BWW Review: THE LAST FIVE YEARS at Taproot Showcases More Talent Than You Might Expect

BWW Review: THE LAST FIVE YEARS at Taproot Showcases More Talent Than You Might Expect
Aaron Lamb and Katherine Strohmaier in
The Last Five Years.
Photo credit: Scot Whitney

"The Last Five Years", that Jason Robert Brown quirky two hander gets put up quite a bit and it stands to reason, it's a fun show filled with rich songs, it's only two actors, it typically has little to no set and so everyone and their dog puts it on. I've seen it multiple times since it came on the scene. I've seen basic, traditional productions. I've seen productions with multiple rotating casts. I've even seen a production where they reimagined why the relationship ends. So while I was leery of yet another production with the word "reimagined" in the description it also had two local powerhouses in the roles so I had faith. Well that faith was paid off in spades as not only did they present a killer rendition of this incredible show but their "reimagining" only served to showcase how insanely talented these two are. But we'll get to that.

For those unfamiliar with the show, it's fairly simple and yet it's not. We follow the relationship of Jamie and Cathy (Aaron Lamb and Katherine Strohmaier) from its beginning to its end. At least we do from Jamie's perspective. From Cathy's perspective, we follow the same relationship from its end to its beginning. From their first date to their divorce we follow polar opposite timelines that only sync in the middle of the show at their wedding.

It's a killer show with a clever twist satisfying another reason why everyone likes to do it. But to add another twist to the Lamb/Strohmaier production is that, unlike other productions, Lamb and Strohmaier are providing the musical accompaniment as well. They each play piano for the other while the other is performing their numbers. A daunting task to say the least and one that could result in disaster. What if one or both aren't as good on the piano as they are at singing? And how about the transitions when one stops playing and the other takes over. It could be quite jarring. Well as it turns out, both are incredible pianists and they must have worked those transitions forever as they were absolutely seamless even when, at times, they would swap in the middle of a musical phrase. I've listened to this show oh sooooo many times and know it pretty darn well and you would have thought JRB himself was accompanying them. It was just that flawless.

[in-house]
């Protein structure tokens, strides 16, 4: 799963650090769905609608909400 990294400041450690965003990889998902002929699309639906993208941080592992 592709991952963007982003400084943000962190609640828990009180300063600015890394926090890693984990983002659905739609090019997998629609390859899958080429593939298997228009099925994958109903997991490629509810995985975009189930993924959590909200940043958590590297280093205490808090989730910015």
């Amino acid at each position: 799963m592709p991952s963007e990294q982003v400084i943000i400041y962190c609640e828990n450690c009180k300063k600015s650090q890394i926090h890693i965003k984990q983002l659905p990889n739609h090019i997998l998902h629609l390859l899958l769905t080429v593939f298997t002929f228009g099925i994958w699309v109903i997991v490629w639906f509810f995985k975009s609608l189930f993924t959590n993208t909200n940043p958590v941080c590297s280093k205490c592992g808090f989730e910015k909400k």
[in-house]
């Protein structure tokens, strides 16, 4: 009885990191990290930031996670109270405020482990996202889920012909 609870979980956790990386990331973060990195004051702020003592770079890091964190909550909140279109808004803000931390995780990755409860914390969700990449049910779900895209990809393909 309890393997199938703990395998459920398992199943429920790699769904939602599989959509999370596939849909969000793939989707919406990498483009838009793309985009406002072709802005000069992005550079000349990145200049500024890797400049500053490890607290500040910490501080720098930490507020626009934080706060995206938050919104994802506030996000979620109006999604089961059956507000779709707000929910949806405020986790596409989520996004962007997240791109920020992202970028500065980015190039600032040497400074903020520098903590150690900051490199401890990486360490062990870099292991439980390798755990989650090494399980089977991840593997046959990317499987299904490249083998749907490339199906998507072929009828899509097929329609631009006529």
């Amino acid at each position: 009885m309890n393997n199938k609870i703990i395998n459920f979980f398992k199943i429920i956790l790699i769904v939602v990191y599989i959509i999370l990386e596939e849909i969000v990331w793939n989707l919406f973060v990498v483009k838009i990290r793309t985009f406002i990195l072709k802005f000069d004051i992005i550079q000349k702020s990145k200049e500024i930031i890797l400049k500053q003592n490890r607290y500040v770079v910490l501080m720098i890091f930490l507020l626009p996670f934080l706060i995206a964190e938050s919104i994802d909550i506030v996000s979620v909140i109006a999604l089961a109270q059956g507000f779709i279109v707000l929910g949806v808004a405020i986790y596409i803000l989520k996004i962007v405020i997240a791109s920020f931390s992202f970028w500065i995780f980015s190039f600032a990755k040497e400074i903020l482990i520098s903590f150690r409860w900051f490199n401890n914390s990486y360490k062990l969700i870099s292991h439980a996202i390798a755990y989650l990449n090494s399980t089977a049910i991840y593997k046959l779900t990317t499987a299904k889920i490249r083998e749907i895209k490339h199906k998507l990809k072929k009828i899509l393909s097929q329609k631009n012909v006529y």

So, we have two incredible singers and musicians nailing this show and, I must add, handling the emotional arc and storytelling aspects of the show better than I've ever seen. But doesn't it get boring staging-wise? One plays, the other sings, and swap. Well not only have they added a turntable to the piano but director Linda Whitney seems to have choreographed said turntable so as to never give us a static, or boring image. The show moves, has levels and pacing, and you ultimately forget it's only two people. And I have to mention the beautiful book-ends of business they've tacked onto the beginning and end making the final moment of the piece all the more haunting.

Ultimately what we have is a different take on an already amazing show that only adds to the amazing especially when considering the level of talent involved. And so, with my three-letter rating system, I give AK-L5 Productions' "The Last Five Years" a thrilled (yet not overly surprised) YAY+. From the press information I see that the two of them have been working on this for about a decade and then got to perform it down in Olympia for Harlequin Productions last year before bringing it up to Seattle. And now that it's here you'll want to be sure to catch before it goes away lest you suffer the agony of people talking about its greatness and you suffering from knowing you missed out.

"The Last Five Years" from AK-L5 Productions performs at Taproot Theatre's Isaac Studio Black Box through October 2nd. For tickets or information visit them online at www.L5YSeattle.com.


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From This Author Jay Irwin

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